A number of years ago, my wife Kitty decided to surprise our family and guests for Thanksgiving with a meal based on her recent fascination with a raw plant-based diet. The first clue was a platter with a lump about the size and shape of a small chicken that she called the turkey. The lump was made primarily of raw nuts and naturally cold. This avatar replaced the turkey.
In the same way, an avatar made of raw cauliflower replaced mashed potatoes. Something with carob power and avocado replaced chocolate. But, the raw blueberry pie did actually contain blueberries. The “coffee” was a brown liquid, I will grant that point. In every case but the blueberries, nothing was what it claimed to be.
We also, in order to present what we consider to be a healthier version of being Christians, have a tendency to create an avatar self using the “as-if” functions of our dorsomedial prefrontal cortex. (You can read more about that in Escaping Enemy Mode.) The people closest to us, those seated around the Thanksgiving table, easily notice the difference between our avatar identities and who they know to be real.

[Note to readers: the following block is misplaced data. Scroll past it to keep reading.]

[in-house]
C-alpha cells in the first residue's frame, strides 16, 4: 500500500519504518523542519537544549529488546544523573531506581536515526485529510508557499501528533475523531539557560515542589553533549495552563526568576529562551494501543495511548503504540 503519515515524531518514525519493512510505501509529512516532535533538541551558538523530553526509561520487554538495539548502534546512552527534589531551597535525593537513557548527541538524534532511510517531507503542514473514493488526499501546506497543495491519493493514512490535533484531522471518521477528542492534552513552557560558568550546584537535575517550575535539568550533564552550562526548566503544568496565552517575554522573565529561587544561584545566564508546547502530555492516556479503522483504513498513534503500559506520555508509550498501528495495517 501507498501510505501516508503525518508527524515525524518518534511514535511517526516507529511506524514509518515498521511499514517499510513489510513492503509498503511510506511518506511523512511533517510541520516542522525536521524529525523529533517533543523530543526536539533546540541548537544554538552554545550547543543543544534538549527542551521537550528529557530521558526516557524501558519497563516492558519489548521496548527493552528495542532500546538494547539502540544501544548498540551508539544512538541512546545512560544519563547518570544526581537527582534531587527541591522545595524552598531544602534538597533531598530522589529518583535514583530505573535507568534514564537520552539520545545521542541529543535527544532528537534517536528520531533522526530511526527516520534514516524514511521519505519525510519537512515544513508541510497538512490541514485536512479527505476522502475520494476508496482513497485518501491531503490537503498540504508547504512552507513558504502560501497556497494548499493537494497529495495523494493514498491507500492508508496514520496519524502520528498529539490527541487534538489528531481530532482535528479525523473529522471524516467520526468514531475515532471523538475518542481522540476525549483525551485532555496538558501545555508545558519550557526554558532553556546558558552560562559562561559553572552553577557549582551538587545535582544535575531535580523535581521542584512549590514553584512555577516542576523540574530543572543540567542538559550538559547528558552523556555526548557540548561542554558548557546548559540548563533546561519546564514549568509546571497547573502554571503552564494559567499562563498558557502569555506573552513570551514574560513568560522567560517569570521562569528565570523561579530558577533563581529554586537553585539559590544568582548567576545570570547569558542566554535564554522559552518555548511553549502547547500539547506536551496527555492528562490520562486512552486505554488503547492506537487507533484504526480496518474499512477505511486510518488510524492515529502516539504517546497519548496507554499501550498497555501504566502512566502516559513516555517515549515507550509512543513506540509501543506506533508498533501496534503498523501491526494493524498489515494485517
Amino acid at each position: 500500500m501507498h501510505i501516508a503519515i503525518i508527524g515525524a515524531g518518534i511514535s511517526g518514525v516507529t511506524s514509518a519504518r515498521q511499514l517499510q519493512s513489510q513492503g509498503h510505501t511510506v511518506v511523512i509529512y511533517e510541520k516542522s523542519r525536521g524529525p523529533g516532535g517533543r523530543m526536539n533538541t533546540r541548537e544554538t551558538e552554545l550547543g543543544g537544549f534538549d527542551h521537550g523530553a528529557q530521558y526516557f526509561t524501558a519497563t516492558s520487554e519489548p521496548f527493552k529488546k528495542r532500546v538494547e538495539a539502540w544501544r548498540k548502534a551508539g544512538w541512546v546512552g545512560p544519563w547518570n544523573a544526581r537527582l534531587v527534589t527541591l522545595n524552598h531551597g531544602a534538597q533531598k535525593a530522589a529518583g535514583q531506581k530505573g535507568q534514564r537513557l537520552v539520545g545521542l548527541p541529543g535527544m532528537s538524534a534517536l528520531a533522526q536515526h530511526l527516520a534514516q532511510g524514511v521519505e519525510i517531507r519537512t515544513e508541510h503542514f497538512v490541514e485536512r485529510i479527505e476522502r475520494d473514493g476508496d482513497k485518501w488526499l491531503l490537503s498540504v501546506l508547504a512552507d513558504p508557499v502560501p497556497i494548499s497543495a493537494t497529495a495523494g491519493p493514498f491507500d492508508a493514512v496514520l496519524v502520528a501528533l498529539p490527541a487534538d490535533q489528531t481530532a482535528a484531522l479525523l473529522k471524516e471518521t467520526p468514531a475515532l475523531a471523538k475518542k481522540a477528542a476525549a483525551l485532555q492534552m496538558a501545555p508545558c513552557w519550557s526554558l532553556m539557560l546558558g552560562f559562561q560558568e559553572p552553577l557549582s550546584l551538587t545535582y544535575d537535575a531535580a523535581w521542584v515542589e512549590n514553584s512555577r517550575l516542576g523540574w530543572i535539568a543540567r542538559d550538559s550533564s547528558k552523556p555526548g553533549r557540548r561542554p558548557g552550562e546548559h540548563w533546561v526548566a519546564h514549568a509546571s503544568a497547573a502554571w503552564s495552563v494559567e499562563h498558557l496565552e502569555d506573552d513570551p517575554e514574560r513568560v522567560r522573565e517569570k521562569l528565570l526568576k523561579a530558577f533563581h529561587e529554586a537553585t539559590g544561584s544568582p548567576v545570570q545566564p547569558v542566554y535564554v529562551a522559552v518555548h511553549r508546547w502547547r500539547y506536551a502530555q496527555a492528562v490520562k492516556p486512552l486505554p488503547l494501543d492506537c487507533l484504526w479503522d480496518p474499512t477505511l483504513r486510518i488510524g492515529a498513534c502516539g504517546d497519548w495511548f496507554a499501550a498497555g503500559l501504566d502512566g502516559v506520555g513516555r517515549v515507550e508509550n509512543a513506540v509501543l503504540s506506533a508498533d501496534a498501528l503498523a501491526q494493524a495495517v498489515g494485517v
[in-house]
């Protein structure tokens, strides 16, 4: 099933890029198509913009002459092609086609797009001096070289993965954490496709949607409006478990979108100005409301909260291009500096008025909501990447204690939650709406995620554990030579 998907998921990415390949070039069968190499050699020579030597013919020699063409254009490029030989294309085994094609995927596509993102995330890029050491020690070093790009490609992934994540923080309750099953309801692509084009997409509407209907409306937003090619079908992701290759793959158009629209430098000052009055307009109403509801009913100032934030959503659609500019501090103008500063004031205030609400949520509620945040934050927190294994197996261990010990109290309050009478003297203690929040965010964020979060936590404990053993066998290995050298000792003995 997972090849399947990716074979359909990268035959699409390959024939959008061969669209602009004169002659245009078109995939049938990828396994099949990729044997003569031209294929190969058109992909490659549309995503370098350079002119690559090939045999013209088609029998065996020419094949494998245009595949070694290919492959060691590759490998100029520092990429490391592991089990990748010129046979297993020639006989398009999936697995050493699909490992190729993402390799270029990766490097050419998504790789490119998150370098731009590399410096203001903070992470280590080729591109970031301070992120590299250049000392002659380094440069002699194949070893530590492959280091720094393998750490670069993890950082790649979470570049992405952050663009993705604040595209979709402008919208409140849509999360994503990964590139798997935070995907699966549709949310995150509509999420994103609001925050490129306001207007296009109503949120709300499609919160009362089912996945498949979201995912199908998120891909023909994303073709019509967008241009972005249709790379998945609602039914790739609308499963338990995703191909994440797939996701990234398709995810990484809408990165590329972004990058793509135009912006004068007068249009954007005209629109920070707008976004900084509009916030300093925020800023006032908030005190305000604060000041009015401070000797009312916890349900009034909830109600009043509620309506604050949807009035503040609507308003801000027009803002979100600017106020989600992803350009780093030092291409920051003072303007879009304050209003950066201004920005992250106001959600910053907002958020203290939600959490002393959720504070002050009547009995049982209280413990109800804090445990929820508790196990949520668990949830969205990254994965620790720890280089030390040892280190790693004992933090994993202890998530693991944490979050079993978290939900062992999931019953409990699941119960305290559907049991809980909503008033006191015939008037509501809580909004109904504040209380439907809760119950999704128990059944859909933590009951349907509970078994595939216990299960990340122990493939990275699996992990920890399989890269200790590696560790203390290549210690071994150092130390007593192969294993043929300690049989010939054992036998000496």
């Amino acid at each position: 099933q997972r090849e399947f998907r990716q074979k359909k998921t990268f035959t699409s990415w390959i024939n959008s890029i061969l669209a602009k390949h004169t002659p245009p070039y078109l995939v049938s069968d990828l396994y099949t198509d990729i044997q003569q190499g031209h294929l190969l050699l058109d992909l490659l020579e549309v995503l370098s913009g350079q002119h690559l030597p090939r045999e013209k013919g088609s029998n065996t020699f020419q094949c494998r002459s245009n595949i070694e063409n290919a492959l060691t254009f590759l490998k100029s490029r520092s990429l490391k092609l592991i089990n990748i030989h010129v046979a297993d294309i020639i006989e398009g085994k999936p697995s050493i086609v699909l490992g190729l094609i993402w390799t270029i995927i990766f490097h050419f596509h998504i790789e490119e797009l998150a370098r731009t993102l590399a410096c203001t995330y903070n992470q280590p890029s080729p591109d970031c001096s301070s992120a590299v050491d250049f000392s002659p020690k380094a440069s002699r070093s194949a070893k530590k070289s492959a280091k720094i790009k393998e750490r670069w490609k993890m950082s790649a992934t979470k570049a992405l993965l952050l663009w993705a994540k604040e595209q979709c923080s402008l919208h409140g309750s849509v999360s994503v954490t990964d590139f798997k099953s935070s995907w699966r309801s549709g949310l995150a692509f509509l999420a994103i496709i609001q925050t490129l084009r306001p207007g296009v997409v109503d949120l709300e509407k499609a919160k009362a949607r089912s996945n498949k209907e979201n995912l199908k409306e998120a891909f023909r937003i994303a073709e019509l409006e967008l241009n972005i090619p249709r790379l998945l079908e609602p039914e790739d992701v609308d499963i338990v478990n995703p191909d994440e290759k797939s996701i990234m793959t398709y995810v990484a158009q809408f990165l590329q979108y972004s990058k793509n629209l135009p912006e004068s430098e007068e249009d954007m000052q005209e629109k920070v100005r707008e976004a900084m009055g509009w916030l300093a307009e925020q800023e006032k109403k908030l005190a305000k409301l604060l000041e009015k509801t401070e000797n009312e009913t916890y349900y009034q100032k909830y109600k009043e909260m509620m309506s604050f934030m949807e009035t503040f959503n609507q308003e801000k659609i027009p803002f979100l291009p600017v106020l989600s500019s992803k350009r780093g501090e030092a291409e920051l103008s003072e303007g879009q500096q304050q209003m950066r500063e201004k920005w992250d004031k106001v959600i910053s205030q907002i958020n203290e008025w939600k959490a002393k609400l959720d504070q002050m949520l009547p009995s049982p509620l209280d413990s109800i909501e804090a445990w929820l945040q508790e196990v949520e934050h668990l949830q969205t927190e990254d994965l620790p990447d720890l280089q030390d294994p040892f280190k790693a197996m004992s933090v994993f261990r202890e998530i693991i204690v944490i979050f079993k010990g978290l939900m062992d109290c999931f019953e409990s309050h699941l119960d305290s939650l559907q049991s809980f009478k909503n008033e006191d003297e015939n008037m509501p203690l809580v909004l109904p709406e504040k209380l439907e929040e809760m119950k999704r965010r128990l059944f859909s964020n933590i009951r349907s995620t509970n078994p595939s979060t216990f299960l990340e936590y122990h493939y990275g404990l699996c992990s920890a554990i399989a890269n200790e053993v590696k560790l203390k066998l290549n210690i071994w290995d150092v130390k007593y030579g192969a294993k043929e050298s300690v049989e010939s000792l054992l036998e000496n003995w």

We can look at this raw food meal a different way, as well. A healthy diet would be an acquired taste for most of us. The raw nut lump would, if we didn’t try to think of it as turkey, actually taste pretty good. I cannot extend the same courtesy to the “coffee” substitute.
Our true and best selves are also an acquired taste and something quite unexpected. St. John tells us, “Dear friends, now we are children of God, and what we will be has not yet been made known. But we know that when Christ appears, we shall be like him, for we shall see him as he is.“ 1 John 3:2 NIV.
We are in the middle of becoming someone who has never been here before.
We can create our own avatars and “as-if” selves or we can become more than we could imagine – a new self of God’s design. A truly new self is an acquired taste and a reason for thanksgiving.
Who will gather around your table?